In today's video, we are going to talk about each of these contracts, why they are so important, and you how you get one of each for your website through our legal template store.
Do you know the difference between a website terms of sale and a website terms of service? Today, we're going to review the main differences between these two very important legal documents that as an online business owner you must have on your website.
I've done a lot of work with online entrepreneurs, and one of the most common questions that I get, and it's not even a question really, it's just a mistake that I see online entrepreneurs make, and that is they don't truly understand the difference between a website terms of service on the one hand and a website terms of sale on the other.
Now, dealing with these important contracts is part of pillar two of my LOCK it Down (legal) Protection System. I want you to know that these are both incredibly important contracts that you must have with regards to your website. But they serve two very different purposes, and we're going to go through those differences here today.
What many online entrepreneurs do is they go to a website, maybe it's one of their competitors, maybe it's someone else, and they copy or, honestly, steal a copy of the terms of service from somebody else's website. And then they paste it onto their website, and they think, “I got that done. Nothing more to worry about there.”
Not only that, but the copyright infringement issues aside, you can't be stealing other people's stuff and putting it on your website, that's just Law School 101.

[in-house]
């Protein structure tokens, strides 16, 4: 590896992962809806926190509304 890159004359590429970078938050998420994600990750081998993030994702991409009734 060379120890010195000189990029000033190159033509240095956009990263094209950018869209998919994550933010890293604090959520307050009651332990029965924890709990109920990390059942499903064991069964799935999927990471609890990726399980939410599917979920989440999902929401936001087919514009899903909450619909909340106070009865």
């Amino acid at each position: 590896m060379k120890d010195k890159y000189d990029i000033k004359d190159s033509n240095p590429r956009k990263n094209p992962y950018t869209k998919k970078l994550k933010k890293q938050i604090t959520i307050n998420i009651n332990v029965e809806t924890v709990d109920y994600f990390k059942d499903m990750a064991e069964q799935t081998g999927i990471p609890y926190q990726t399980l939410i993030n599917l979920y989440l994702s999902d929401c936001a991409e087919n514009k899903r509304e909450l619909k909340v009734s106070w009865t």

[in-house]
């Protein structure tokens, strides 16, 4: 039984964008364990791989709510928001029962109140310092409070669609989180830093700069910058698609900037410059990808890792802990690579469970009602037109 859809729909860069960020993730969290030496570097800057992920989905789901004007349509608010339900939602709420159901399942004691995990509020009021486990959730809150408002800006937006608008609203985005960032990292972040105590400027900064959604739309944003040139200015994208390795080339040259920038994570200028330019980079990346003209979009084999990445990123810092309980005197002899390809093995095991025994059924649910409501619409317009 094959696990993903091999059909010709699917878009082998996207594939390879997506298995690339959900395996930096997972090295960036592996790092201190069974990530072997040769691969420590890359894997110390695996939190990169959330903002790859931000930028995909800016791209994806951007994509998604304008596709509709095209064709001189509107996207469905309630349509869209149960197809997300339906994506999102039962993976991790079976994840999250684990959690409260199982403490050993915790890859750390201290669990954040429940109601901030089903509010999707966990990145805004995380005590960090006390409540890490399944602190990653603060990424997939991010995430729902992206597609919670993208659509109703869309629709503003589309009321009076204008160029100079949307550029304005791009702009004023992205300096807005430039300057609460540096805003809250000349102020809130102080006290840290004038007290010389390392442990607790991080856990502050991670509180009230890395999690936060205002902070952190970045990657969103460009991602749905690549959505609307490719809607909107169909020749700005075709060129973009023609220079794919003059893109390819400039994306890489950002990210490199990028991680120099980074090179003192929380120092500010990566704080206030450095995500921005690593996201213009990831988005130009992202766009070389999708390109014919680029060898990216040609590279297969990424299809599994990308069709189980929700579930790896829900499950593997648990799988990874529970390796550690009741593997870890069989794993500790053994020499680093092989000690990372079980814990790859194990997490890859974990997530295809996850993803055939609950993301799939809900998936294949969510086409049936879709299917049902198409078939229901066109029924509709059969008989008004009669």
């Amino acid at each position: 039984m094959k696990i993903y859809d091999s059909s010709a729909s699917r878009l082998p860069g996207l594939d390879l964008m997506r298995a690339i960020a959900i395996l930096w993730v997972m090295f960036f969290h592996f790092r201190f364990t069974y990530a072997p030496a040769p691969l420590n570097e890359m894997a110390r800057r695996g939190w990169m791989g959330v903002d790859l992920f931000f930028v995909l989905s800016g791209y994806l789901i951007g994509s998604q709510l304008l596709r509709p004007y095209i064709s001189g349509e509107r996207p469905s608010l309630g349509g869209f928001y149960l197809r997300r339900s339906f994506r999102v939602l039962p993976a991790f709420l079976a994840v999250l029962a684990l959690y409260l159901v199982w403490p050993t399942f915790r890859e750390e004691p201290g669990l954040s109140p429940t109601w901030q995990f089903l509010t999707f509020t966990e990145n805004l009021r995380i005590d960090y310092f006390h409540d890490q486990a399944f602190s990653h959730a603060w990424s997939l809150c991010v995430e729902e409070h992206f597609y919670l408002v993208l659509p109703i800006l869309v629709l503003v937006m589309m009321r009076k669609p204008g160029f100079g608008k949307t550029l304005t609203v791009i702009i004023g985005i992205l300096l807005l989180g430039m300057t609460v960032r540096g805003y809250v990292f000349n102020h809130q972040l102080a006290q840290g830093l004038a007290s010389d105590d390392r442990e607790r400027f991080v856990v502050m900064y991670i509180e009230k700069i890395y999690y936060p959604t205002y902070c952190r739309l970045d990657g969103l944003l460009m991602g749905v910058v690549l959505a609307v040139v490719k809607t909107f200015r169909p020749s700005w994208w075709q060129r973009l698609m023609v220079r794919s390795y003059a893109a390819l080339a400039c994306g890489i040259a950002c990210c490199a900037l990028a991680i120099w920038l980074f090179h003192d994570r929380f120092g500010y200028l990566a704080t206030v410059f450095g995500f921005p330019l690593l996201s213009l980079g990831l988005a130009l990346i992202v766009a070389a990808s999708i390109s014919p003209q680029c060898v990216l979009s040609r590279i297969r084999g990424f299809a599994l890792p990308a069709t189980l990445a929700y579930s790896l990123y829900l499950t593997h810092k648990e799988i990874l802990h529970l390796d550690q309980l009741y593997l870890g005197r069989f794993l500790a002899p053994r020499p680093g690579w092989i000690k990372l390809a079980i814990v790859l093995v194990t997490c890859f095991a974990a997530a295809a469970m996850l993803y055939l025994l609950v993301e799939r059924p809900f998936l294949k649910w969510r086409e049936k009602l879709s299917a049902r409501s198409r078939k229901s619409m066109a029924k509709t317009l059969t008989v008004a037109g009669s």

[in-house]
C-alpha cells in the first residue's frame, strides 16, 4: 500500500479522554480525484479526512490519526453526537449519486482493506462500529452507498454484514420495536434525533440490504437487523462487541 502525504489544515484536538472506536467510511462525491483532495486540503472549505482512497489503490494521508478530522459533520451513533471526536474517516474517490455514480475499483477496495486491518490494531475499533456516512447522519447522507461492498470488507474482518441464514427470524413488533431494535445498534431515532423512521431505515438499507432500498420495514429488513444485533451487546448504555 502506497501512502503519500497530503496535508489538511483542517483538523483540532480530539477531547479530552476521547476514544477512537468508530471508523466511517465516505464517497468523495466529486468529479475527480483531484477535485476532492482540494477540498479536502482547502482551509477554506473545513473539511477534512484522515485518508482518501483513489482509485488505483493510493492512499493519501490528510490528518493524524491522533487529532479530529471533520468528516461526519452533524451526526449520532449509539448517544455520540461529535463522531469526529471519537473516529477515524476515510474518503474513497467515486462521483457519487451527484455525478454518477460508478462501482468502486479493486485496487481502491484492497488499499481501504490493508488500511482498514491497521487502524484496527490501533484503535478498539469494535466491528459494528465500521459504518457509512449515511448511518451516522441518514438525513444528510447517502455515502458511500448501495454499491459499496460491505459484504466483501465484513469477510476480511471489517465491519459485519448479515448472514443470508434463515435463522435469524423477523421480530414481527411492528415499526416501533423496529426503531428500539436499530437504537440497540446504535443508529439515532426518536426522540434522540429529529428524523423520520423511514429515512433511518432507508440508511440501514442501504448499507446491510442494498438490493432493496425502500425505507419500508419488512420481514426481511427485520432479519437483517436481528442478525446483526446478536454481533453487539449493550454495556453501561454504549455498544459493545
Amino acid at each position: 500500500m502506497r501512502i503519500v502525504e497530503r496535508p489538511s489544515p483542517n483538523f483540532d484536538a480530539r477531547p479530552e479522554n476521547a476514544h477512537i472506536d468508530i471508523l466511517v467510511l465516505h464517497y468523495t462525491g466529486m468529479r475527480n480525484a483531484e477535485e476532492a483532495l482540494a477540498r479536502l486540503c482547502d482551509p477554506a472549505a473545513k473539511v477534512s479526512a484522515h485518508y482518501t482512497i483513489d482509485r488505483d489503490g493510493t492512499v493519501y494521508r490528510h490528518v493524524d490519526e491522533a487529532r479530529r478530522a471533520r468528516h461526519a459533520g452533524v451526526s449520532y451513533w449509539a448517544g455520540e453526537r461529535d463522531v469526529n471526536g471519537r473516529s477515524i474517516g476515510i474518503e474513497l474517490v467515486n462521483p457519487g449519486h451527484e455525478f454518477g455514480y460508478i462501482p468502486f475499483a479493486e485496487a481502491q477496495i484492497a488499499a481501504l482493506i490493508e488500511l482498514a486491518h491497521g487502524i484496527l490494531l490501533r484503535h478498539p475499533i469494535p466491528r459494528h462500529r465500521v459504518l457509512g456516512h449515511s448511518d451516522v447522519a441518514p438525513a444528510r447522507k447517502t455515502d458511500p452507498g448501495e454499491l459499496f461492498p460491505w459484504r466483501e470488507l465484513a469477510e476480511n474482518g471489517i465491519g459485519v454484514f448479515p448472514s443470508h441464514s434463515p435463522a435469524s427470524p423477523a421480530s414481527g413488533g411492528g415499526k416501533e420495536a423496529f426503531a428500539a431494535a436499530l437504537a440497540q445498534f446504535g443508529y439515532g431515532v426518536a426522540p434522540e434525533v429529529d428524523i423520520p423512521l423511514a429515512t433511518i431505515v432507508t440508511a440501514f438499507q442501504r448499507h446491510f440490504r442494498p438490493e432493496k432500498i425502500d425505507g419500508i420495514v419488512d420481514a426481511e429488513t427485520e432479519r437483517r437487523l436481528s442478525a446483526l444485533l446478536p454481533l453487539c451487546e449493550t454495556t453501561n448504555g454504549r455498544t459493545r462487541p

Now, what some people will do is they can incorporate the terms of sale into the terms of service. That is okay, you can do that. But the language that's going to come from that terms of sale document is completely different from the language of those terms of service documents.
So I recommend that you have two completely separate documents.
To be quite honest with you, a lot of the people that I've worked with, they don't even have a terms of service on their website, let alone a terms of sale, and that in and of itself can lead to huge problems for online entrepreneurs.
So before we get into the big differences, let's talk about, practically speaking, what's at stake if you don't have one or both of these documents on your website:
- it could expose you to potential liability for copyright infringement
- it could allow your IP to get stolen
- could open you up to unforeseen damages